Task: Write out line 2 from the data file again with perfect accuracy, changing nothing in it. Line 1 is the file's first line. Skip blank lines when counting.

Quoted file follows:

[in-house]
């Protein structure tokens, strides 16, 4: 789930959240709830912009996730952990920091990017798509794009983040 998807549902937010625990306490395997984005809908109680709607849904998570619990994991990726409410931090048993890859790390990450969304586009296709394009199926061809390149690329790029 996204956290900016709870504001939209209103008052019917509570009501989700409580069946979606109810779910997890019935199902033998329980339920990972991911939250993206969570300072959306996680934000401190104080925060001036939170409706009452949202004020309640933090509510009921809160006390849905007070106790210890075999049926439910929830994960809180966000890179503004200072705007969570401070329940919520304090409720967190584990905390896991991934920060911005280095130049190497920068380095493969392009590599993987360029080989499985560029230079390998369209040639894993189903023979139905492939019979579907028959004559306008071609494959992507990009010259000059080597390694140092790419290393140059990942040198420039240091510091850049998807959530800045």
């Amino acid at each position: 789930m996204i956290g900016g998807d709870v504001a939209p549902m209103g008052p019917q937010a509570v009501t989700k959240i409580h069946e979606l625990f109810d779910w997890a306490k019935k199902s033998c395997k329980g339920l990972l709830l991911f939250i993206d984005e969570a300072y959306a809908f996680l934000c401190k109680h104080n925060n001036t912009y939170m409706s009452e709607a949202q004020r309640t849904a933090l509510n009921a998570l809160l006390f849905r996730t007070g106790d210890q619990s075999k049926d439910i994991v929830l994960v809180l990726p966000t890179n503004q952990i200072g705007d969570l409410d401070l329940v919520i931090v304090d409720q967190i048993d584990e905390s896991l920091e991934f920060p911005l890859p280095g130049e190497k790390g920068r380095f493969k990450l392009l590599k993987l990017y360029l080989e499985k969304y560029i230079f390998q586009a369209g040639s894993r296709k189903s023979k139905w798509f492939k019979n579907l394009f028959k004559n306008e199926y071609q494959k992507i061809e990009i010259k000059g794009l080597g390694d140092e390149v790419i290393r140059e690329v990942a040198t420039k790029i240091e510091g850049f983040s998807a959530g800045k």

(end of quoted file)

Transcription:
């Protein structure tokens, strides 16, 4: 789930959240709830912009996730952990920091990017798509794009983040 998807549902937010625990306490395997984005809908109680709607849904998570619990994991990726409410931090048993890859790390990450969304586009296709394009199926061809390149690329790029 996204956290900016709870504001939209209103008052019917509570009501989700409580069946979606109810779910997890019935199902033998329980339920990972991911939250993206969570300072959306996680934000401190104080925060001036939170409706009452949202004020309640933090509510009921809160006390849905007070106790210890075999049926439910929830994960809180966000890179503004200072705007969570401070329940919520304090409720967190584990905390896991991934920060911005280095130049190497920068380095493969392009590599993987360029080989499985560029230079390998369209040639894993189903023979139905492939019979579907028959004559306008071609494959992507990009010259000059080597390694140092790419290393140059990942040198420039240091510091850049998807959530800045």